Besides that, 2 nuclear explosions took place on the island in 1979 for which no country took responsibility.
6. Henderson Island
Nowadays this island is famous only for the enormous amount of debris near its shores. However, it has a more beautiful and mysterious side.
One of the biggest mysteries of the island is a cave with a spring where human skeletons were found. Also, on the surrounding rocks, there were found some petroglyphs as well as earth furnaces, stone tools, and other things. Nobody knows where these people came from and what culture they represented. According to the archaeological data, the island was inhabited between the 12th to the 15th centuries.
The fact that there was an extremely small amount of fresh water on the island and that the skeletons in the caves were stacked incredibly neatly makes the mystery even stranger.
5. North Brother Island
The history of this island is comparable to the history of its Venetian twin.
At the end of the 19th century, a hospital specializing in curing smallpox and quarantining the sick was opened. In 1904, the ship “General Slocum” wrecked near the coast of the North Brother Island. Over a thousand people died in this accident.
Forty years later, another drug rehabilitation hospital was opened on the island. It was infamous for its corrupted and cruel personnel. Moreover, the number of patients that started using drugs drastically increased after coming to this hospital, which is why it was closed in 1963.
As per current available information, the island is abandoned, the hospital is destroyed, and its territory is overgrown with forest.
4. Por-Bazhyn Island
Por-Bazhyn (translated from the Tuvan language as “clay house”) is a historical monument built on a small island in the middle of Lake Tere-Khol of the Republic of Tuva.
The most popular story nowadays is that the construction was a summer residence for resting.
Besides that, the researchers managed to learn that the lake around the island disappeared several times due to the blocking of underground springs. It’s very likely that the fortress was built during one such disappearance, and the road on the bottom of the lake proves it.
Still, no exact reasons for the construction decay and no exact historical figures who resided there have been determined.
3. Roanoke Island
Roanoke in 2016
This island is famous for the group of colonist that disappeared from it. In 1587, John White, the settlement leader, left more than 100 men and women on the island and went to England to get necessary supplies. However, there was a war in England and he was only able to return 3 years later.
Before his departure, the colonists promised to leave a sign in a visible place if they decide to leave the island. On arrival, John White found the word “CROATOAN” carved into a post of the fence around the village, and the letters C-R-O carved into a nearby tree that seemingly was a short form of the first word. Croatoan is the name of the neighboring Indian tribe, but the settlers were not there. Moreover, Croatoan is the name of an Indian god that translates to “the Soul Reaper.” It is possible that the colonists became the victims of a ritual sacrifice to this deity.
This episode became a plot for some works in literature, and there are theories that “Croatoan” is an incurable virus.
2. Gozo Island, Malta
One of the most mysterious things on our planet is the ancient constructions of Malta. Its temples, catacombs, and observatories are 1000 years older than the pyramids of Egypt. It’s likely that these constructions had a cultural function. Even with 21st century technology, moving clumps weighing several tons is a difficult task. It’s also unclear who built them and why this civilization abandoned the land.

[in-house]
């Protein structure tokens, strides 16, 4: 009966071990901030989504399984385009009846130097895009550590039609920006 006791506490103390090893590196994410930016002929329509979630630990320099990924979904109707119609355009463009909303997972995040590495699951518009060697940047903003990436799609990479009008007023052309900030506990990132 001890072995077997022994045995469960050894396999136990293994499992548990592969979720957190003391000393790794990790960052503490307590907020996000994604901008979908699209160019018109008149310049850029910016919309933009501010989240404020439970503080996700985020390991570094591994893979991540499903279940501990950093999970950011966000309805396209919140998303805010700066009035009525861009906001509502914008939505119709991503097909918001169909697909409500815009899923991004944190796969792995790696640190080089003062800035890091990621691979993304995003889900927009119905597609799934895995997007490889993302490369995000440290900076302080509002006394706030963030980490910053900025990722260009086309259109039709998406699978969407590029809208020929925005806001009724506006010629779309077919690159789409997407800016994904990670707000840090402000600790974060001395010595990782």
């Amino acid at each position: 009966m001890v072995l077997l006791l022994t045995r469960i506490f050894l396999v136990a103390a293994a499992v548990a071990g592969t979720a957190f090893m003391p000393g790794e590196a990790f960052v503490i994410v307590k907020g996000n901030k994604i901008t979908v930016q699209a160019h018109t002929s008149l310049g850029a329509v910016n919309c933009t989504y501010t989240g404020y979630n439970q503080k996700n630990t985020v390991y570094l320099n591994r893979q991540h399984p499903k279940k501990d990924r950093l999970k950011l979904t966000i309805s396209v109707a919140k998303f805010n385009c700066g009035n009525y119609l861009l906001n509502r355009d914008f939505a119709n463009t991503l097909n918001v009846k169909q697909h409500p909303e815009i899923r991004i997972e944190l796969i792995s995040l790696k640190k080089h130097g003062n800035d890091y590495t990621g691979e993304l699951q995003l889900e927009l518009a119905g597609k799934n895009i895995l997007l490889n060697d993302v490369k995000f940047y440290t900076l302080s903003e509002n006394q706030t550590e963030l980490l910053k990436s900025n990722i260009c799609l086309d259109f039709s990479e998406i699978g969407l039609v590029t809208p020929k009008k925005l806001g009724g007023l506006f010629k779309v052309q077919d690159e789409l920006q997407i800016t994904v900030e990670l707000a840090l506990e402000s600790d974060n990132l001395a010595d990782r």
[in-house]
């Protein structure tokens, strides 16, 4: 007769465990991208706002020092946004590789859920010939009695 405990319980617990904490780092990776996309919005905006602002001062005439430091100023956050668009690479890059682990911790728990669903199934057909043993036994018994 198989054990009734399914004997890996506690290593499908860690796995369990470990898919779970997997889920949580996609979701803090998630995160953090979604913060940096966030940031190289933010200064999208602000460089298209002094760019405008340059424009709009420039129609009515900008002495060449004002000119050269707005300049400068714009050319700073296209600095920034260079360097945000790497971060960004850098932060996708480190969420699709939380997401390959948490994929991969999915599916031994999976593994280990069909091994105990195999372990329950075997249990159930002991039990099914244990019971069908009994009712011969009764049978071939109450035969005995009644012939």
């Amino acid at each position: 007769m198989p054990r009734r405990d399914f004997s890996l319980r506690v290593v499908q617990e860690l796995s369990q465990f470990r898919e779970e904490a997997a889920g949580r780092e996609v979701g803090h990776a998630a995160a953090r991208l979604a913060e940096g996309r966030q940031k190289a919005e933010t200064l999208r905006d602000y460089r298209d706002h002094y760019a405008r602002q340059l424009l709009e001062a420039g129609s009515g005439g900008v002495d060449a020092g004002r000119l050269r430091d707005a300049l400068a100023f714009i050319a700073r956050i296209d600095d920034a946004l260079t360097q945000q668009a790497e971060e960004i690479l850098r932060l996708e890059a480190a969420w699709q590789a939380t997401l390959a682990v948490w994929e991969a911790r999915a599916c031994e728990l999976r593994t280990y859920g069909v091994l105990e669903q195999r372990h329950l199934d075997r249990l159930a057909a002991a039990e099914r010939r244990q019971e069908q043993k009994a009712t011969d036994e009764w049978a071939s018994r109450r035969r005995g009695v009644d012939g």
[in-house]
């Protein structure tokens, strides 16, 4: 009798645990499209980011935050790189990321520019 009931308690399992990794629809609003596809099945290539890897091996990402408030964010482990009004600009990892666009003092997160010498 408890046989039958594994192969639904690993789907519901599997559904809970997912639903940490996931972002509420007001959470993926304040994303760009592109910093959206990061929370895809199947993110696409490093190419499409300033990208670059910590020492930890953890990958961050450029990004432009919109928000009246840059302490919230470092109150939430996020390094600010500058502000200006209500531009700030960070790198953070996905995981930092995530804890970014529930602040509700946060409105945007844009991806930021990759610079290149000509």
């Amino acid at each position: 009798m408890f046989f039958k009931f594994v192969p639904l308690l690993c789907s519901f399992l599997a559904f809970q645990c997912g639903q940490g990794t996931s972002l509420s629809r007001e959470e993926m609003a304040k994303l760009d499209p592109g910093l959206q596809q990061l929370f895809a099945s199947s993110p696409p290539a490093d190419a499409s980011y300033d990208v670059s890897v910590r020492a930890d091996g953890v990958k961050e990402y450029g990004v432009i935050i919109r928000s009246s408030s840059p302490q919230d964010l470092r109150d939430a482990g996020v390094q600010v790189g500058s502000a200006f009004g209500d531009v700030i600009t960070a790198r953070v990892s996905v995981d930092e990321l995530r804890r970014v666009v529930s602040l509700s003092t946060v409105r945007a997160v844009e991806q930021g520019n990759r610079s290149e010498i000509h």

Besides that, the whole island is riddled with large ruts resembling a group of rails or roads, but no wooden or other material wheels were found there.
1. Battleship Island, Japan
Officially known as Hashima Island, it is located 9 miles from Nagasaki. Nowadays, the island is abandoned, but it has some concrete buildings and is surrounded by the sea wall.
Earlier the island was famous for its undersea coal mines that were operating during the industrialization period of Japan. Coal was discovered here in 1810, and in 1890, the island was bought by Mitsubishi Goshi Kaisha and the main constructions started. Apartment blocks, a school, a kindergarten, a hospital, a town hall, a clubhouse, a cinema, a communal bath, a swimming pool and many other facilities were built for the Islanders.
But starting from the 1930’s and until the end of the Second World War, Chinese prisoners and Korean conscripted civilians were forced to work here under very harsh conditions. Many people are reported to have died from underground accidents, exhaustion, and malnutrition during this period. In 1974, when petroleum started to replace coal, the mines were closed and all residents were made to leave the island.
For a long period, the island was closed for anyone and breaking this rule resulted in deportation from Japan. Now the island is a UNESCO World Heritage site and is open for visitors from around the world.
Bonus: Pig Island, Bahamas
This island with the aptly named Pig Beach is famous for the fact that it is populated by a colony of feral pigs that are regularly fed by specially hired Bahamians or tourists who visit the island to see this wonder of nature.
You can come to the island, rent a room in a small hotel, rent a boat, and gaze with wonder as floating pigs approach you asking for some treats. But beware: if your vessel gets stranded, one of the piglets can jump into your boat and eat your lunch!